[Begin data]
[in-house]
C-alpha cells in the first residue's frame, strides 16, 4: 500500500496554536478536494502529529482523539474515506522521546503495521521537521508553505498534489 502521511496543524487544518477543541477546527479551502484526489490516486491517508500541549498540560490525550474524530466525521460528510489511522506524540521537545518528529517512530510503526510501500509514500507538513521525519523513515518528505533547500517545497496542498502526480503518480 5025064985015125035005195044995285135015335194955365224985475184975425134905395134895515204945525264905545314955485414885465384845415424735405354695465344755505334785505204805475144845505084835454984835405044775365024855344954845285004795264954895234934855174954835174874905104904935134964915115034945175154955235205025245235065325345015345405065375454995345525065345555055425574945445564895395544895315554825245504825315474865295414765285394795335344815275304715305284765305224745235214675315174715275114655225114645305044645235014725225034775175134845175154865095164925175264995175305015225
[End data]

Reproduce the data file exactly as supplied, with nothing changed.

[in-house]
C-alpha cells in the first residue's frame, strides 16, 4: 500500500496554536478536494502529529482523539474515506522521546503495521521537521508553505498534489 502521511496543524487544518477543541477546527479551502484526489490516486491517508500541549498540560490525550474524530466525521460528510489511522506524540521537545518528529517512530510503526510501500509514500507538513521525519523513515518528505533547500517545497496542498502526480503518480 5025064985015125035005195044995285135015335194955365224985475184975425134905395134895515204945525264905545314955485414885465384845415424735405354695465344755505334785505204805475144845505084835454984835405044775365024855344954845285004795264954895234934855174954835174874905104904935134964915115034945175154955235205025245235065325345015345405065375454995345525065345555055425574945445564895395544895315554825245504825315474865295414765285394795335344815275304715305284765305224745235214675315174715275114655225114645305044645235014725225034775175134845175154865095164925175264995175305015225